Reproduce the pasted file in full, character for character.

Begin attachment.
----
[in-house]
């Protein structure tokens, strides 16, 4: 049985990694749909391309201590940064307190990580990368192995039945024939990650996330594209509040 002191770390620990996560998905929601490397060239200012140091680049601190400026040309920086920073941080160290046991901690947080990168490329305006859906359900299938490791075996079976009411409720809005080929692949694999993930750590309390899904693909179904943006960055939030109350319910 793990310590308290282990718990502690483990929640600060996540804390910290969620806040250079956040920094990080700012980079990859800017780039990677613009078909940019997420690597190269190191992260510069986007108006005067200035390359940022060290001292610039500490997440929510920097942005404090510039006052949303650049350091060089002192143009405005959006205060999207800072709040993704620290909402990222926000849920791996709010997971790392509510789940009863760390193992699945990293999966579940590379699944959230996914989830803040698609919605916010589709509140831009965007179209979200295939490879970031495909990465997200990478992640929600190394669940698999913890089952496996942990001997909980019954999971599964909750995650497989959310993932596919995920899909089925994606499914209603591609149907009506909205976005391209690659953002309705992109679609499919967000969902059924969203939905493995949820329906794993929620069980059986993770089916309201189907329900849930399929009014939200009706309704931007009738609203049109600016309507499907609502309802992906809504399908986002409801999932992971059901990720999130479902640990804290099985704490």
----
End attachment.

[in-house]
């Protein structure tokens, strides 16, 4: 049985990694749909391309201590940064307190990580990368192995039945024939990650996330594209509040 002191770390620990996560998905929601490397060239200012140091680049601190400026040309920086920073941080160290046991901690947080990168490329305006859906359900299938490791075996079976009411409720809005080929692949694999993930750590309390899904693909179904943006960055939030109350319910 793990310590308290282990718990502690483990929640600060996540804390910290969620806040250079956040920094990080700012980079990859800017780039990677613009078909940019997420690597190269190191992260510069986007108006005067200035390359940022060290001292610039500490997440929510920097942005404090510039006052949303650049350091060089002192143009405005959006205060999207800072709040993704620290909402990222926000849920791996709010997971790392509510789940009863760390193992699945990293999966579940590379699944959230996914989830803040698609919605916010589709509140831009965007179209979200295939490879970031495909990465997200990478992640929600190394669940698999913890089952496996942990001997909980019954999971599964909750995650497989959310993932596919995920899909089925994606499914209603591609149907009506909205976005391209690659953002309705992109679609499919967000969902059924969203939905493995949820329906794993929620069980059986993770089916309201189907329900849930399929009014939200009706309704931007009738609203049109600016309507499907609502309802992906809504399908986002409801999932992971059901990720999130479902640990804290099985704490």